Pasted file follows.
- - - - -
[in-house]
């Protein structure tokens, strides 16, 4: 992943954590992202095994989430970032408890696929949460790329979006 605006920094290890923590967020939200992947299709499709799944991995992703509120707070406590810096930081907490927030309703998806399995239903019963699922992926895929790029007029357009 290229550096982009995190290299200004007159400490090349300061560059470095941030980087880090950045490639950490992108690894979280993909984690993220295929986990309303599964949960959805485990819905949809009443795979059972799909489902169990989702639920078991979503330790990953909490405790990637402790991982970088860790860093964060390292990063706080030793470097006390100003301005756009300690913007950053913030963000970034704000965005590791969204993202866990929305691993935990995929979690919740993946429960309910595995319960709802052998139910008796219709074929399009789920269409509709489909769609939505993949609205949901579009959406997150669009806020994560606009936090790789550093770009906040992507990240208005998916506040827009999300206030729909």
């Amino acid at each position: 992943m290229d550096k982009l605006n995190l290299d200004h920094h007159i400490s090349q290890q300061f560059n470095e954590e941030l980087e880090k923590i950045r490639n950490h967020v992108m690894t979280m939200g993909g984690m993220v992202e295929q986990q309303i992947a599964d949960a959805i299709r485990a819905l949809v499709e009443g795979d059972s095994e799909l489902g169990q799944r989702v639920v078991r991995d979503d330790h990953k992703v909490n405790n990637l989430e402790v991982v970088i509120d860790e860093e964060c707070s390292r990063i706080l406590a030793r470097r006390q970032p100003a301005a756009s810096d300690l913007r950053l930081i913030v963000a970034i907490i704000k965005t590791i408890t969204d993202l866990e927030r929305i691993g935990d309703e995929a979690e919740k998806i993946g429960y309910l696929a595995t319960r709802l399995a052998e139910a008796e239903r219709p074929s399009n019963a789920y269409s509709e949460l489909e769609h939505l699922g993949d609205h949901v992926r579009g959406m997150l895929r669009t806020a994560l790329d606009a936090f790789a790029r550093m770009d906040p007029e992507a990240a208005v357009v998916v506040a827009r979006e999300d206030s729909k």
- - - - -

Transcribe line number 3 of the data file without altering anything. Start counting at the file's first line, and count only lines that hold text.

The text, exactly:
């Amino acid at each position: 992943m290229d550096k982009l605006n995190l290299d200004h920094h007159i400490s090349q290890q300061f560059n470095e954590e941030l980087e880090k923590i950045r490639n950490h967020v992108m690894t979280m939200g993909g984690m993220v992202e295929q986990q309303i992947a599964d949960a959805i299709r485990a819905l949809v499709e009443g795979d059972s095994e799909l489902g169990q799944r989702v639920v078991r991995d979503d330790h990953k992703v909490n405790n990637l989430e402790v991982v970088i509120d860790e860093e964060c707070s390292r990063i706080l406590a030793r470097r006390q970032p100003a301005a756009s810096d300690l913007r950053l930081i913030v963000a970034i907490i704000k965005t590791i408890t969204d993202l866990e927030r929305i691993g935990d309703e995929a979690e919740k998806i993946g429960y309910l696929a595995t319960r709802l399995a052998e139910a008796e239903r219709p074929s399009n019963a789920y269409s509709e949460l489909e769609h939505l699922g993949d609205h949901v992926r579009g959406m997150l895929r669009t806020a994560l790329d606009a936090f790789a790029r550093m770009d906040p007029e992507a990240a208005v357009v998916v506040a827009r979006e999300d206030s729909k």